New Subaru Im­preza im­presses

The price for the lat­est Im­preza is as sharp as the car, re­ports David Lin­klater.

Matamata Chronicle - - Motoring -

The num­bers are in for the all­new Subaru Im­preza Sport and they look pretty good.

The Im­preza is due in Kiwi show­rooms mid-Fe­bru­ary. Subaru New Zealand gave me­dia a pre­view drive in late 2016 and we’ve since spent a full week in the car.

But there’s been some­thing miss­ing: the price, which has been un­der ne­go­ti­a­tion all this time. This just in: the new­gen­er­a­tion model will be launched at the old model’s price of $29,990.

"The sta­ble NZ econ­omy and for­eign ex­change have ob­vi­ously helped," says Subaru NZ man­ag­ing di­rec­tor Wal­lis Dumper. "We have been in ro­bust dis­cus­sion with FHI Ja­pan about the RRP... it could eas­ily have been a lot more.

"The re­al­ity is that we are on lim­ited pro­duc­tion and this mar­ket seg­ment is volatile. Com­peti­tors con­stantly move to dis­count po­si­tions with two-wheel drive or small-en­gine mod­els as they strive for vol­ume. Get­ting an ap­ples-with-ap­ples com­par­i­son is re­ally tricky in this seg­ment so we re­tained our fo­cus on a best-value price po­si­tion..."

So Im­preza is the same price as a billy-ba­sic Corolla and more than $2k cheaper than the en­trylevel Mazda3. On pa­per that’s out­stand­ing value for a car that comes as stan­dard with Subaru’s third-gen­er­a­tion stereo-cam­era EyeSight sys­tem (which en­ables ev­ery­thing from adap­tive cruise to au­ton­o­mous brak­ing), tyre pres­sure mon­i­tor­ing , key­less en­try and start, dual-zone cli­mate air, an eight-inch touch screen with Ap­ple CarPlay/An­droid Auto phone pro­jec­tion, and re­vers­ing cam­era with guide­lines.

Luck­ily we don’t have to stare at the pa­per too long, be­cause the Im­preza is a deeply im­pres­sive ma­chine to live with as well. It’s the first model based on the new Subaru Global Plat­form, which will serve the brand un­til at least 2025.

The ba­sic ar­chi­tec­ture of the 2.0-litre boxer en­gine has been car­ried over, but there’s now di­rect-in­jec­tion, a higher com­pres­sion ra­tio and changes to 80 per cent of com­po­nents, sav­ing 12kg. Con­tin­u­ously vari­able trans­mis­sion tech­nol­ogy has been re­tained.

I’m still a lit­tle sus­pi­cious of Subaru’s in­sis­tence that there’s no sub­sti­tute for cu­bic ca­pac­ity, which seems re­ac­tionary in this age of down­siz­ing. And let’s not for­get that the Im­preza is still over 100kg heav­ier than the pre­vi­ous model.

Fuel con­sump­tion has cer­tainly im­proved with the new pow­er­plant, to 6.6 litres per 100km. You can for­give a tad more thirst than a CVT-Corolla (6.1 litres) be­cause the Im­preza has more power , but the Mazda3 achieves 5.8 litres with sim­i­lar out­puts and a con­ven­tional sixstage au­to­matic.

Per­for­mance from the box­er­four is un­de­ni­ably strong, although I can’t un­der­stand why Subaru makes so much of the ad­van­tages of its sig­na­ture en­gine lay­out and then goes to so much trou­ble to iron out that dis­tinc­tive thrummy sound. I’m not talk­ing a boy-racer boom, but a lit­tle more war­ble in the cabin would be bril­liant, I reckon. That’s true of all mod­ern Subarus, of course. Or is it just me?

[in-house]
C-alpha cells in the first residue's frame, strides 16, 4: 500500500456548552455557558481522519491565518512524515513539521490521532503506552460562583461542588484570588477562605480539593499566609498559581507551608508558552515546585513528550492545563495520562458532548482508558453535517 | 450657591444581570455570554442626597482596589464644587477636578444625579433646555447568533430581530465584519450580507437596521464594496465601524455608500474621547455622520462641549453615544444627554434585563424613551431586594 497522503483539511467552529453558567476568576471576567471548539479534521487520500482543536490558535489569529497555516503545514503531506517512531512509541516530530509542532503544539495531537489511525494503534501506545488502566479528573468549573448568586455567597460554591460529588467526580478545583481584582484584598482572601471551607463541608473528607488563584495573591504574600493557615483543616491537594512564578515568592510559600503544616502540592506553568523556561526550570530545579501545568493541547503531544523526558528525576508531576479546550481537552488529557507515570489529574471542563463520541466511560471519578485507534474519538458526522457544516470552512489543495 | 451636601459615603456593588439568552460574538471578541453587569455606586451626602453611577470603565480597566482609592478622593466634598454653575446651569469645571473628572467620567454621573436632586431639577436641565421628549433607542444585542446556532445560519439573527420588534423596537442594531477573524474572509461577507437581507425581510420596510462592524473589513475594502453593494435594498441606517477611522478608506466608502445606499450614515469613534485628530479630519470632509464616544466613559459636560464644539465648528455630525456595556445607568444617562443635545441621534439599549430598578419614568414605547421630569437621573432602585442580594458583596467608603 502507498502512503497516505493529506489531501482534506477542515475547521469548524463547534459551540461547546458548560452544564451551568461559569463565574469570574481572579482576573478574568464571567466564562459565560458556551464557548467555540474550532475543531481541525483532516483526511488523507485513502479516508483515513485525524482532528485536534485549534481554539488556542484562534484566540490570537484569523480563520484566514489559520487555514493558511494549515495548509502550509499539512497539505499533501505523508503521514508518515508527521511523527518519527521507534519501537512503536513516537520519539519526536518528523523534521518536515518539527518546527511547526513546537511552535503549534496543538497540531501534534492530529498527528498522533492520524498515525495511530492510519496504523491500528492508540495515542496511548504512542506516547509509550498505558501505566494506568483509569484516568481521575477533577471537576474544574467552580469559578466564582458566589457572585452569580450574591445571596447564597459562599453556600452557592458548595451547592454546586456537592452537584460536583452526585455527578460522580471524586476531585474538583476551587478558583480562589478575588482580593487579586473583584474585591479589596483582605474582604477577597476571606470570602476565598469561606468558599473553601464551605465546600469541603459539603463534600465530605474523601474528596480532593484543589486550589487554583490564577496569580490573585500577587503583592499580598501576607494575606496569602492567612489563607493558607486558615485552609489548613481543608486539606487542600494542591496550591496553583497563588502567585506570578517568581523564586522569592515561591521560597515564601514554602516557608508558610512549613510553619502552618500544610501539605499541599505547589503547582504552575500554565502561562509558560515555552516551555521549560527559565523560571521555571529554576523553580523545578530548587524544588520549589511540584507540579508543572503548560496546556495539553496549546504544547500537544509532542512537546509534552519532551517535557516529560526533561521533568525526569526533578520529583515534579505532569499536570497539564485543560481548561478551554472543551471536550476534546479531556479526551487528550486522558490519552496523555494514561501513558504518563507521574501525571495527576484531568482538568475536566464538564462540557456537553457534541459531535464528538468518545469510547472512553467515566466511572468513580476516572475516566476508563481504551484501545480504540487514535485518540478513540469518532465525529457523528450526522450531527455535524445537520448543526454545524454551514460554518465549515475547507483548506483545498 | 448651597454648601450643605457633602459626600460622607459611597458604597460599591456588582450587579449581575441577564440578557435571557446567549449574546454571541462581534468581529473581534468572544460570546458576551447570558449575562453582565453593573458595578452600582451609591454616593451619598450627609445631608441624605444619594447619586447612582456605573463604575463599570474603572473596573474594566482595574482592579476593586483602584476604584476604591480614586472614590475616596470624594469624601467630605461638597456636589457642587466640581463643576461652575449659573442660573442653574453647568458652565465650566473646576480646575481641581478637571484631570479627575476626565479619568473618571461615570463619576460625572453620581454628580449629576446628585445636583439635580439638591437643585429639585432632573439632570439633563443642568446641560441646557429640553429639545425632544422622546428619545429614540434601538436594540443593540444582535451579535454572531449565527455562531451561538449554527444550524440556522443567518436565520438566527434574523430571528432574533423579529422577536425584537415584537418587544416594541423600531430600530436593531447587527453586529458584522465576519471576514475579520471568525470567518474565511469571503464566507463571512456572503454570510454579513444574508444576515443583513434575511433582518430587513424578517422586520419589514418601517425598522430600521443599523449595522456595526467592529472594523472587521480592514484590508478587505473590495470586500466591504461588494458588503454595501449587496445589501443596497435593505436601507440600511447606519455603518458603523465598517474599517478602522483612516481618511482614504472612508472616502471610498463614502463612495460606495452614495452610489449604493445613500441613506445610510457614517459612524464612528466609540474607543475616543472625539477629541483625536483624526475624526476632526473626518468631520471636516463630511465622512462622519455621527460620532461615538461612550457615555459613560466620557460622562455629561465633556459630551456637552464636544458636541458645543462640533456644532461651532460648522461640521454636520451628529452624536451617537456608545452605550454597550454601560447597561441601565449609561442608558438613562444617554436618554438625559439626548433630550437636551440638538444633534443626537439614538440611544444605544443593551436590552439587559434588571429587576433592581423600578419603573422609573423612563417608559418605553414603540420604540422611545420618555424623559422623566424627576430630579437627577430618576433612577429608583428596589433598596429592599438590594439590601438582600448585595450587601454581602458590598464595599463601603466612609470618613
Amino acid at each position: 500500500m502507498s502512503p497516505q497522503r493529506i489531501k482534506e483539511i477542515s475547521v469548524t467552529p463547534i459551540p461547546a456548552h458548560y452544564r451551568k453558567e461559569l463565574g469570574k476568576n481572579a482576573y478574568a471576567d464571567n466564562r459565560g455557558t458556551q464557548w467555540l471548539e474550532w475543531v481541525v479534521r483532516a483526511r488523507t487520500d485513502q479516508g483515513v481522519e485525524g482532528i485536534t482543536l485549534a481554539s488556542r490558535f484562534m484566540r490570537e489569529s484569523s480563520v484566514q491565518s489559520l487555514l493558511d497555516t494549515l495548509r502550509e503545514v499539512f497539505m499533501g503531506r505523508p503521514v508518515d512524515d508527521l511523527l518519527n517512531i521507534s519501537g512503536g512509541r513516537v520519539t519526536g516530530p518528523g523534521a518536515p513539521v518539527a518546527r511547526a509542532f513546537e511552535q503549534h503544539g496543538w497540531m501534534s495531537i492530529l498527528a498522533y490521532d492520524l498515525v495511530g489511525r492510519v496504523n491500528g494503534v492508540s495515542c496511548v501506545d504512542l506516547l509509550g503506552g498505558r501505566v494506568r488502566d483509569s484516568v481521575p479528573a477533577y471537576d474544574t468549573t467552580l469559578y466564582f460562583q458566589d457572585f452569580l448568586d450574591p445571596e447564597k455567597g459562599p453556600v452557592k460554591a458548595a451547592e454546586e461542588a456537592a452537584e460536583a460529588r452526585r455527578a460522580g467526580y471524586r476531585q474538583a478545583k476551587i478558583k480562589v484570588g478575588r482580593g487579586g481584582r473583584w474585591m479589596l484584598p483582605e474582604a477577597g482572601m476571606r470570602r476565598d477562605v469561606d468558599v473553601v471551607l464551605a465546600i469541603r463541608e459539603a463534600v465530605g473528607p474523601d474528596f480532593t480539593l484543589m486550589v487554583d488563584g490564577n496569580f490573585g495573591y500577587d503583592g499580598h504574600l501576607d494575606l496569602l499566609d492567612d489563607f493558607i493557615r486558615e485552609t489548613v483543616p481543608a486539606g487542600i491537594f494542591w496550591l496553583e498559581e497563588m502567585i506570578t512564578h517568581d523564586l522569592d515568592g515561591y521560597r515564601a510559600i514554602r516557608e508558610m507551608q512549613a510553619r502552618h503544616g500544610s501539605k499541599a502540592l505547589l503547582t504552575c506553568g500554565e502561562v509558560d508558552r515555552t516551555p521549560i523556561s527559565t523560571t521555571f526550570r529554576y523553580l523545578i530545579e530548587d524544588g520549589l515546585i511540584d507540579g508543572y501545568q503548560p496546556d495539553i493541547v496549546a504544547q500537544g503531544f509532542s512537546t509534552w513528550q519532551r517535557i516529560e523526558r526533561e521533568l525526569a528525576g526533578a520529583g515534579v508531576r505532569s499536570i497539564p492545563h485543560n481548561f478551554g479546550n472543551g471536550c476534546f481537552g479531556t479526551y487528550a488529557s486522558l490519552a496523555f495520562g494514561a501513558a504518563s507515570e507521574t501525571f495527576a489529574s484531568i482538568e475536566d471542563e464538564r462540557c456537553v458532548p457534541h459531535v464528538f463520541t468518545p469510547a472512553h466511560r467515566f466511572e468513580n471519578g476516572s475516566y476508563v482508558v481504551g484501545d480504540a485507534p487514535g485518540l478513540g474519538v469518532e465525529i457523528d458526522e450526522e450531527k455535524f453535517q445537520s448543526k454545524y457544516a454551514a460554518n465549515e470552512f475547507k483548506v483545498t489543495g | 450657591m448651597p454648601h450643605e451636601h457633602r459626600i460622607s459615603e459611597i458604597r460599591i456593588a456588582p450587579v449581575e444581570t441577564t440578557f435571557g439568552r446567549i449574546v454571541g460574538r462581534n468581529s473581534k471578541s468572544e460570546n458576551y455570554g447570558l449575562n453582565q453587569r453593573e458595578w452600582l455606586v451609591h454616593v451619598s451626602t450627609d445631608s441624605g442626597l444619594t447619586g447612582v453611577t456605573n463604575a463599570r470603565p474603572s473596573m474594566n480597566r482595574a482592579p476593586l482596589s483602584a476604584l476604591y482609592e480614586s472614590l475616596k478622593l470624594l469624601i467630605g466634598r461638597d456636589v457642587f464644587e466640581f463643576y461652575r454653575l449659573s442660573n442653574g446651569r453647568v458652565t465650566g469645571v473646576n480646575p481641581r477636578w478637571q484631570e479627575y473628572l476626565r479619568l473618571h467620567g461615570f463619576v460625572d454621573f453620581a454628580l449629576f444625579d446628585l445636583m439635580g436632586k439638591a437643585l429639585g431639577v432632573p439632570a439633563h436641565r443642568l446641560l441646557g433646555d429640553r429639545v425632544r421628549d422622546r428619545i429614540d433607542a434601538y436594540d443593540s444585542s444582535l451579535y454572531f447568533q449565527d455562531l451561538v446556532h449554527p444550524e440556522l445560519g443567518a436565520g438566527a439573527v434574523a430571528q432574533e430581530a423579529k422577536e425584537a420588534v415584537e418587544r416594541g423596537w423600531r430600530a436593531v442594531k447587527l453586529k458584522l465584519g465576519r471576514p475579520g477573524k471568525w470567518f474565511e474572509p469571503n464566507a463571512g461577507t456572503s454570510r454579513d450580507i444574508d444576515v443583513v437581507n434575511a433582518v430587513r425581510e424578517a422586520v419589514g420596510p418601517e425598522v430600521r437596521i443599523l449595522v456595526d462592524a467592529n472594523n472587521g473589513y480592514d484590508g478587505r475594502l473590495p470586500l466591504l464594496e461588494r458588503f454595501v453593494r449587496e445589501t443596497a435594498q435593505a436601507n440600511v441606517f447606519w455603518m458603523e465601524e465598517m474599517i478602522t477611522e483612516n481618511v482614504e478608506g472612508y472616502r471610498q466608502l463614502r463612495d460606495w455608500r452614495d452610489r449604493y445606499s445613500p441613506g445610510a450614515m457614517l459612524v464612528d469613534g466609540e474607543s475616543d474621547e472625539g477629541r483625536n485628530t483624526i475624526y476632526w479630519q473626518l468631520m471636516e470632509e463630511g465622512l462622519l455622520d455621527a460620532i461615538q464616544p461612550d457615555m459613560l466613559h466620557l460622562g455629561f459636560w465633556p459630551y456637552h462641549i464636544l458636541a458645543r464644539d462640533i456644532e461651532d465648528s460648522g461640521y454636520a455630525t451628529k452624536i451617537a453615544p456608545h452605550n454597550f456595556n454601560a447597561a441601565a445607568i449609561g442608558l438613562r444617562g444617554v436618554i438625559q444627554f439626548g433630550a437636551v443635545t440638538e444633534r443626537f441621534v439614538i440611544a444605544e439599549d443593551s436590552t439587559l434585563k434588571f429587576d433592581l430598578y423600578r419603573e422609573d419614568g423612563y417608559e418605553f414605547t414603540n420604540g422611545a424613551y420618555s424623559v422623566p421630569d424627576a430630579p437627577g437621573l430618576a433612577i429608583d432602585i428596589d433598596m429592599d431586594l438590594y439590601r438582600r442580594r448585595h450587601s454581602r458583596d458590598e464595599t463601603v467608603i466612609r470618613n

The Im­preza’s con­tin­u­ously vari­able trans­mis­sion - or Subaru Lin­eartronic as the com­pany has dubbed it - has a broader range of gear­ing than pre­vi­ous gen­er­a­tions. It’s an ef­fec­tive ar­biter of power and it does of­fer some­thing close to man­ual control: if you put it into pad­dleshift mode it of­fers seven steps and it will hold the se­lected ra­tio with de­ter­mi­na­tion.

Re­ally the Im­preza’s ace-card is the same as it has ever been: a rel­a­tively low cen­tre of grav­ity and all-wheel drive, which makes it a driver’s de­light. Only more so in this gen­er­a­tion, which has a much more rigid chas­sis (that ex­tra weight does bring some ben­e­fits) and is truly pol­ished in a dy­namic sense.

It’s not nec­es­sar­ily a nim­ble car, but it is in­cred­i­bly com­posed and im­pres­sively com­mu­nica­tive. The ac­tive torque-split AWD sys­tem works well on the road, but it re­ally gives the Im­preza an ex­tra di­men­sion when it comes to wet weather and loose surfaces. We have plenty of both in NZ. Base price: $29,990. Pow­er­train and per­for­mance: 2.0-litre petrol four, 115kW/196Nm, con­tin­u­ously vari­able trans­mis­sion with pad­dle shifters and 7-step man­ual mode, AWD, Com­bined econ­omy 6.6 litres per 100km.

Vi­tal statis­tics: 4460mm long, 1480mm high, 2670mm wheel­base, lug­gage ca­pac­ity 364 litres, 17-inch al­loy wheels.

We like: Sharp styling, gen­er­ous and wor­thy equip­ment lev­els, EyeSight’s adap­tive-cruise abil­ity, price.

We don’t like: More boxer-en­gine au­ral-char­ac­ter please, num­bers are lim­ited.

Subaru fi­nally seems to have found its mojo with cabin de­sign as well. You could never call the Im­preza’s in­te­rior stylish, but there’s a real sense of de­sign that’s been sorely lack­ing in Im­prezas past. Pleas­ing shapes and tex­tures are ev­ery­where.

Thoughts of Im­preza Sport tak­ing the small-car seg­ment by storm have to be tem­pered with the fact that Subaru NZ has lim­ited sup­ply of the car (the ini­tial ship­ment is 300 cars) and, more im­por­tantly, this is just a warm-up. Crossovers and SUVs are the brand’s core busi­ness and the re­ally big news will be the launch of the next-gen­er­a­tion Im­preza-based XV later this year. That’s very promis­ing from where we’re sit­ting.

Im­preza rides on new global plat­form.

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